Our thermostat died yesterday, but after replacing the dead batteries with fresh batteries, and confirming the LCD screen was operable, our AC no longer turns on. I have attempted a factory reset on the thermostat, and I do hear a quiet but definitive 'click' when I believe it is attempting to activate the HVAC unit, but that's as far as it gets. One theory I have is that the batteries were long dead, and the thermostat was getting it's power from the wiring directly, which means it could be the HVAC unit that died. However, it's one of the first times I've had to deal with a HVAC unit personally, so I'm guessing. I reset the breaker a couple times to see if that would do it, but it's a no go (it is clearly marked on my panel with a aluminum bridge between both breakers). Anything else I can try before I call a pro?
View and Download Carrier PROGRAMMABLE THERMOSTAT homeowner's manual online. The correct time appears on the display, When the MODE button is pressed, the words.
Sounds like you may not have power from the transformer. You can check this using a multimeter, by testing the voltage between the red R wire and the blue C wire. You should read somewhere around 24VAC, though depending on the system it could be anywhere from about 6VAC to 30VAC. Most thermostats only use the batteries to power the thermostat itself, LED display, programming, date/time, etc. Thermostats with a C wire (like yours seems to have), sometimes only use the batteries to remember your settings during a power outage.
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The actual power for signalling heat/cool, is supplied by a transformer in the furnace itself (the red R wire). If there is no power on the R wire, the thermostat has no way to call for heat/cool. In this case you'll have to have an HVAC tech troubleshoot, and possibly replace the transformer. You could use your multimeter to verify the furnace itself is getting power, though this is slightly more dangerous since you'll have to open the service panel on the furnace. This could put you in danger of electrocution, and should be avoided if you are not familiar with HVAC systems. The only other thing I can think for you to check, is to look for a serviceman switch and make sure it's in the ON position.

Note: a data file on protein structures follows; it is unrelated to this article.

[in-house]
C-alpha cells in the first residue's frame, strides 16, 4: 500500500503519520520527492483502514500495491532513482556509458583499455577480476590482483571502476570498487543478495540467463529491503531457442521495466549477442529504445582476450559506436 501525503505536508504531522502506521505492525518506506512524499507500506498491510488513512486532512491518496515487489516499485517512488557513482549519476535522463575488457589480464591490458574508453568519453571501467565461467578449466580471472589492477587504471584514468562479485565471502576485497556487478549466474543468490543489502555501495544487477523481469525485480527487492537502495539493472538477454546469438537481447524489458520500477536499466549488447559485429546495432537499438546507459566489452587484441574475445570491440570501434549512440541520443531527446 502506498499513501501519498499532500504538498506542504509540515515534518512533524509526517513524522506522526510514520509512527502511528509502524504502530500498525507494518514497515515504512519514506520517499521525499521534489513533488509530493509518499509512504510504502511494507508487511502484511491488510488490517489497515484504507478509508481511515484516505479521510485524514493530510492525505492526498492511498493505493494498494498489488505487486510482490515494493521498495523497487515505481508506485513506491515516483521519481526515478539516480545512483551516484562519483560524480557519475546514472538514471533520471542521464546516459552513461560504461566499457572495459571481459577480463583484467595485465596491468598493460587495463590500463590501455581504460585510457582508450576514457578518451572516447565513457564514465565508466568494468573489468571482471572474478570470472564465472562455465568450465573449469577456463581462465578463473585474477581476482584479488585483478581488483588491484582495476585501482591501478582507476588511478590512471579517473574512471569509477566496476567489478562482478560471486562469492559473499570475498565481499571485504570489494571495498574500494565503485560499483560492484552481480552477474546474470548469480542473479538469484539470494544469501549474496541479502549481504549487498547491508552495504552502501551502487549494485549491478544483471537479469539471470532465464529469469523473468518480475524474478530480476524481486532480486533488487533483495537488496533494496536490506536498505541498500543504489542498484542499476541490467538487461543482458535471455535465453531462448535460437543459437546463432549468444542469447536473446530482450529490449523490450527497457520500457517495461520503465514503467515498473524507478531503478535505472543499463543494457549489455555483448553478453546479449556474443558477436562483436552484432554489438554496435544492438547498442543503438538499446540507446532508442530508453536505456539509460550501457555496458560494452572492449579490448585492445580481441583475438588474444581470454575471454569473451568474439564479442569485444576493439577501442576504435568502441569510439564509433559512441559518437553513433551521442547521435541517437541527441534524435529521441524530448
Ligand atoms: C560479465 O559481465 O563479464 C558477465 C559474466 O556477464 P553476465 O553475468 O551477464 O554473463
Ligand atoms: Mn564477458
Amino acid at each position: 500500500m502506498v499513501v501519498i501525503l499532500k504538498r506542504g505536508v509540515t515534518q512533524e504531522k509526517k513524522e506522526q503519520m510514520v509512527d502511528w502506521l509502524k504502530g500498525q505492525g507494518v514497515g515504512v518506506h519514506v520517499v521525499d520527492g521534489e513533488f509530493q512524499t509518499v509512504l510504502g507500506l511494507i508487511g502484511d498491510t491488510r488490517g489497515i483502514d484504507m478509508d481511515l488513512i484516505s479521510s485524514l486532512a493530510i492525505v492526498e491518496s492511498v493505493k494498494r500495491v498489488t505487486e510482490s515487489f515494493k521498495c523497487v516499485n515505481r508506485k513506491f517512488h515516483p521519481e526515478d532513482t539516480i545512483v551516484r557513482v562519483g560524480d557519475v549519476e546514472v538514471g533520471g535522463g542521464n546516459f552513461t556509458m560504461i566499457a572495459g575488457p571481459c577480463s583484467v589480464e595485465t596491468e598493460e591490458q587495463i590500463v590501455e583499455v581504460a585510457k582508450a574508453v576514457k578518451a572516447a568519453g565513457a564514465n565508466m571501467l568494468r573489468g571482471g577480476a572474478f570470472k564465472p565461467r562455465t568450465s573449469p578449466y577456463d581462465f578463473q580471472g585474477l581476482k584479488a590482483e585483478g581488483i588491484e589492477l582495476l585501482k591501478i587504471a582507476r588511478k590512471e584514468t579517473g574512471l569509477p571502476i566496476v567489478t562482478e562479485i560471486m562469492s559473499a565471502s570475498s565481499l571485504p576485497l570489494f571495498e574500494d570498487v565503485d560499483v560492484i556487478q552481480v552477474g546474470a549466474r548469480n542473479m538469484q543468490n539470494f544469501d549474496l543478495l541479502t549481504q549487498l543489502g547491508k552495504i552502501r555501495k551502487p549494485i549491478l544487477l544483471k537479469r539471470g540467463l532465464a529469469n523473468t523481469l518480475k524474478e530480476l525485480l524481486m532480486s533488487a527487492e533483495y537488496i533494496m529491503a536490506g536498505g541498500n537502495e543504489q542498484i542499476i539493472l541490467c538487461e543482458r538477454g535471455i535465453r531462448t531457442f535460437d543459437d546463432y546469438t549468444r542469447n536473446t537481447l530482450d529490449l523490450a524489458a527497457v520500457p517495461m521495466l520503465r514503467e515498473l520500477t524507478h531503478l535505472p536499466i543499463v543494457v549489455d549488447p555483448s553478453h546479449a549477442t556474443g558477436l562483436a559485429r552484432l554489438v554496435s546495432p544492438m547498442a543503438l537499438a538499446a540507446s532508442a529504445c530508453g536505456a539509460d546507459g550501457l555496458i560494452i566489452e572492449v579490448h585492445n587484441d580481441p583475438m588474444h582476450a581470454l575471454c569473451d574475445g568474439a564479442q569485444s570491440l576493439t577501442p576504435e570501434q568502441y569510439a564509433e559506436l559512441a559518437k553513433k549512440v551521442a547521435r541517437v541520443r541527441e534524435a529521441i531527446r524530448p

A serviceman switch is a switch on the feed line to the furnace, that allows servicemen to turn the power off to the furnace to service it. It should be located very close to the furnace, and within line of site of the furnaces service panel. If there is line of sight from the furnace service panel to the breaker panel that feed the furnace; or this is an old installation, you may not have a serviceman's switch.
Your best bet, is to simply call in an HVAC technician to service the furnace. So I had the same issue and called my buddy who is a certified HVAC technician and he helped me trouble shoot the problem. First he had me check to make sure all the wires were secure behind the thermostat, but they were secure.